Sunday, January 25, 2009

Learn From Other Authors, But...

Frequent visitors to this site will recall my recurring advice for writers: read the work of other authors and learn from them. However, I think I need to append a coda to that song. Some things that have been published may not be the best examples for an aspiring writer. This is especially true when considering works that we consider "classics." You wouldn't dream of trying to mimic the style of William Shakespeare (or Frances Bacon, if you hold to that view) when writing a modern romance. Times change, styles change.

This was called to my attention recently when Kay forwarded to me a paragraph--actually just a sentence, a looooong sentence--from a classic work. That set me wondering what might happen if some of the authors of long ago had to submit their work nowadays. Let's have a look.


Dear Mr. DeFoe:

Thank you for submitting the manuscript for your novel, Robinson Crusoe (alternative title: Lost). I regret that we will not be able to accept it for publication. It is quite apparent that, if you are to move on as a writer, you must learn to express yourself more concisely. Simple declarative sentences in the active voice are necessary to keep the narrative flowing. For instance, consider this paragraph—or rather, this sentence—from your submission:

“He bade me observe it, and I should always find that the calamities of life were shared among the upper and lower part of mankind, but that the middle station had the fewest disasters, and was not exposed to so many vicissitudes as the higher or lower part of mankind; nay, they were not subjected to so many distempers and uneasinesses, either of body or mind, as those were who, by vicious living, luxury, and extravagances on the one hand, or by hard labour, want of necessaries, and mean or insufficient diet on the other hand, bring distemper upon themselves by the natural consequences of their way of living; that the middle station of life was calculated for all kind of virtue and all kind of enjoyments; that peace and plenty were the handmaids of a middle fortune; that temperance, moderation, quietness, health, society, all agreeable diversions, and all desirable pleasures, were the blessings attending the middle station of life; that this way men went silently and smoothly through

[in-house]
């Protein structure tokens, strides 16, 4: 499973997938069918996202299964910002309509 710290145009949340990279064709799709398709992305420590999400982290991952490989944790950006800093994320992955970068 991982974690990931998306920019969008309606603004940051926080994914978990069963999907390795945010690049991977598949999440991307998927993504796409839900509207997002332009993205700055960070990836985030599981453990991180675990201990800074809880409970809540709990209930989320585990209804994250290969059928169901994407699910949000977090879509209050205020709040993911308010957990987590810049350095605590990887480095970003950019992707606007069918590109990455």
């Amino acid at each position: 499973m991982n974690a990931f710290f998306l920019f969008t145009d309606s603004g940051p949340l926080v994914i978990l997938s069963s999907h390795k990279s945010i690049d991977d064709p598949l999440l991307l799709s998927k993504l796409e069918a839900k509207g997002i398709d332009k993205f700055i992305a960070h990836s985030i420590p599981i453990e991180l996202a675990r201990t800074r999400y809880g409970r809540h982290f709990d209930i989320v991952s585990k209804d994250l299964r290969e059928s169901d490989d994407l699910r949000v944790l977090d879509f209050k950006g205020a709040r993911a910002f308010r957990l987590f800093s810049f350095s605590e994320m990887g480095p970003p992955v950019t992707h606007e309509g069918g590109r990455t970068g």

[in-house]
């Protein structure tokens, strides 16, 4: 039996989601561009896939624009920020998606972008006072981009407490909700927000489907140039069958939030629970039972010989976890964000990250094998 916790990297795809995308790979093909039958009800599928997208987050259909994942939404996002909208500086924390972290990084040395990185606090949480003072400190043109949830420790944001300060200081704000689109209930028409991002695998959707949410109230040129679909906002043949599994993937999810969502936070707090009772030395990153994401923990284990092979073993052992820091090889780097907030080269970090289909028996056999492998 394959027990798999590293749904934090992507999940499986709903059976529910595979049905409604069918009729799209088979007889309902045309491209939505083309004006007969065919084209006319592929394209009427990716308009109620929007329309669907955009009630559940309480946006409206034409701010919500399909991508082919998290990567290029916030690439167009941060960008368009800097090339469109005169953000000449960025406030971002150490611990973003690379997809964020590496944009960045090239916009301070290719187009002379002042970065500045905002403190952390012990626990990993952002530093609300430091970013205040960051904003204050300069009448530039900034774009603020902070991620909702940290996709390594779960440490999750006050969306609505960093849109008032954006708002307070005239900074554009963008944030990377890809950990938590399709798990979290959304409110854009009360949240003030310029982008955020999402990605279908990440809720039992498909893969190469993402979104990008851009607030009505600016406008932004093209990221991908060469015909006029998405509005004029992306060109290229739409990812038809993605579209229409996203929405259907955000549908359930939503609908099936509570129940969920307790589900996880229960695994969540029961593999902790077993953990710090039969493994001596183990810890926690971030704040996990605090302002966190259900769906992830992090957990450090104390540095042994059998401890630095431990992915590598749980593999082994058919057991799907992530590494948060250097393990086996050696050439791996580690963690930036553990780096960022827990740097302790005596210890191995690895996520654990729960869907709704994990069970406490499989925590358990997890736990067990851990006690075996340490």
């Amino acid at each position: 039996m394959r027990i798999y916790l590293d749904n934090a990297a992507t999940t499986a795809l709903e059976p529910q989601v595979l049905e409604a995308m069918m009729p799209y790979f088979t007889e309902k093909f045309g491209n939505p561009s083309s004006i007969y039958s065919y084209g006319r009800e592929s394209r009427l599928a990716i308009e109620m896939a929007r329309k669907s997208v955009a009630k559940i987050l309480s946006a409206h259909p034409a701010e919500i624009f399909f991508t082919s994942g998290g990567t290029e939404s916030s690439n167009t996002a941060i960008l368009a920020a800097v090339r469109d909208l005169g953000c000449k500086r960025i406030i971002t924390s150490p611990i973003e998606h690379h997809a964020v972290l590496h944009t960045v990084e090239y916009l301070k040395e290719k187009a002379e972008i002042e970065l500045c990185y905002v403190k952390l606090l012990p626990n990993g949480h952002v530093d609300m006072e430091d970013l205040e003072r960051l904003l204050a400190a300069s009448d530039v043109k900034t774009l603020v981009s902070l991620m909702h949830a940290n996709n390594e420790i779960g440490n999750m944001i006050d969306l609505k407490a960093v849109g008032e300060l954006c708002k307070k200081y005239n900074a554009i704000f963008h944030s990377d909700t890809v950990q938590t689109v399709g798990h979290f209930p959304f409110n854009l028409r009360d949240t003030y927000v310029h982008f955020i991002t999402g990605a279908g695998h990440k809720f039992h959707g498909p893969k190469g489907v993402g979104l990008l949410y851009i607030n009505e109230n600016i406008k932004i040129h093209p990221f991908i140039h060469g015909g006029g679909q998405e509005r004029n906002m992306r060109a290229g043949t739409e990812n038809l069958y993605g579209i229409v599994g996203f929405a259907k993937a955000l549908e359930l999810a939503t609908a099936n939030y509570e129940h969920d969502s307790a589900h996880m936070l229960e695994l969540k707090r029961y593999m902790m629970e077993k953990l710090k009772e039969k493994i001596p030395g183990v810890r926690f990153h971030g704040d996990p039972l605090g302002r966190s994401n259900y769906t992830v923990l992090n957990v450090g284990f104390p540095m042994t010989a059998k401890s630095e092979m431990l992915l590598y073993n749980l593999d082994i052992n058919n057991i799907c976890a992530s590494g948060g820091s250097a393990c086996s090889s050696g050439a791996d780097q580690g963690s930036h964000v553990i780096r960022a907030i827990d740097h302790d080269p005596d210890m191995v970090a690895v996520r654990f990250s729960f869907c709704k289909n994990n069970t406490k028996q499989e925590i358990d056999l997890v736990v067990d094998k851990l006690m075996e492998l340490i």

the world, and comfortably out of it, not embarrassed with the labours of the hands or of the head, not sold to a life of slavery for daily bread, nor harassed with perplexed circumstances, which rob the soul of peace and the body of rest, nor enraged with the passion of envy, or the secret burning lust of ambition for great things; but, in easy circumstances, sliding gently through the world, and sensibly tasting the sweets of living, without the bitter; feeling that they are happy, and learning by every day's experience to know it more sensibly.”

How much better to say, “He reminded me that calamities most often seem to befall the upper and lower classes. On the other hand, those fortunate souls in the middle class seem to sail through life relatively untouched.”

I wish you success in finding a publisher for your work. In the meantime, perhaps you should consider attendance at a writers’ conference, combined with careful study of the books on writing contained in the enclosed list.

Your obedient servant,

Elijah J. Quillfeather
Chief Fiction Acquisitions Editor
Mugwump Press Ltd.


So, let me amend my advice. Read extensively. Use the experience to decide what elements you'd like to include in your writing...and what you'd like to avoid.

3 comments:

Eileen said...

Quillfeather was much kinder in that rejection than in mine. sigh.

One More Writer said...

Interestingly enough, I'm posting this week on a writing book that I LOVED that uses classic literature as its basis. I think it will be up on Friday or so.

lynnrush said...

OMG! Nice post. We had this very discussion recently about classical authors....and how often they would be denied now. **smile**

It's ever changing, isn't it?

Have a great day, Richard.